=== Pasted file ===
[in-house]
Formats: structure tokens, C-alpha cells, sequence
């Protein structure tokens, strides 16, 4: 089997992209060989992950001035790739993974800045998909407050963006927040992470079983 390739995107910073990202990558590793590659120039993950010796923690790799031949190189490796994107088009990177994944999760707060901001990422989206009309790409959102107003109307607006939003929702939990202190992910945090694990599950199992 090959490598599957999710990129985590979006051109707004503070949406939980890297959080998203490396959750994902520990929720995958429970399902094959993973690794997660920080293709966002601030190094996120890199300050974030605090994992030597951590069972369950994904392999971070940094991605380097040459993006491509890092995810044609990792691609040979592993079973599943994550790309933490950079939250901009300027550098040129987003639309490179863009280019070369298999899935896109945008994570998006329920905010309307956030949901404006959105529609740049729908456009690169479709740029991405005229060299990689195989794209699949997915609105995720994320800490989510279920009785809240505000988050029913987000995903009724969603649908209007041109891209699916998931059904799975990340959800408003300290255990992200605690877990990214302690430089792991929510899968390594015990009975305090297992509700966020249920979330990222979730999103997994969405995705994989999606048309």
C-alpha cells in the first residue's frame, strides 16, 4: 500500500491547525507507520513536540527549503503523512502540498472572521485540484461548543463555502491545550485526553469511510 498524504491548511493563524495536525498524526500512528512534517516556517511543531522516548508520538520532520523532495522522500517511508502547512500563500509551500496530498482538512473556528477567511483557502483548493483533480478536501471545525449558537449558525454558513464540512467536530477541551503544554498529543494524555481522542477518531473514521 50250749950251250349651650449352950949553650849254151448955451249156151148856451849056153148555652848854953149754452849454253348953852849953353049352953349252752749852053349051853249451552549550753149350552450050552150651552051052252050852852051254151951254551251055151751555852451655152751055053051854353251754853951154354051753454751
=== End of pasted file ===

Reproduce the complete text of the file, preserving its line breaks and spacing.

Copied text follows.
[in-house]
Formats: structure tokens, C-alpha cells, sequence
């Protein structure tokens, strides 16, 4: 089997992209060989992950001035790739993974800045998909407050963006927040992470079983 390739995107910073990202990558590793590659120039993950010796923690790799031949190189490796994107088009990177994944999760707060901001990422989206009309790409959102107003109307607006939003929702939990202190992910945090694990599950199992 090959490598599957999710990129985590979006051109707004503070949406939980890297959080998203490396959750994902520990929720995958429970399902094959993973690794997660920080293709966002601030190094996120890199300050974030605090994992030597951590069972369950994904392999971070940094991605380097040459993006491509890092995810044609990792691609040979592993079973599943994550790309933490950079939250901009300027550098040129987003639309490179863009280019070369298999899935896109945008994570998006329920905010309307956030949901404006959105529609740049729908456009690169479709740029991405005229060299990689195989794209699949997915609105995720994320800490989510279920009785809240505000988050029913987000995903009724969603649908209007041109891209699916998931059904799975990340959800408003300290255990992200605690877990990214302690430089792991929510899968390594015990009975305090297992509700966020249920979330990222979730999103997994969405995705994989999606048309």
C-alpha cells in the first residue's frame, strides 16, 4: 500500500491547525507507520513536540527549503503523512502540498472572521485540484461548543463555502491545550485526553469511510 498524504491548511493563524495536525498524526500512528512534517516556517511543531522516548508520538520532520523532495522522500517511508502547512500563500509551500496530498482538512473556528477567511483557502483548493483533480478536501471545525449558537449558525454558513464540512467536530477541551503544554498529543494524555481522542477518531473514521 50250749950251250349651650449352950949553650849254151448955451249156151148856451849056153148555652848854953149754452849454253348953852849953353049352953349252752749852053349051853249451552549550753149350552450050552150651552051052252050852852051254151951254551251055151751555852451655152751055053051854353251754853951154354051753454751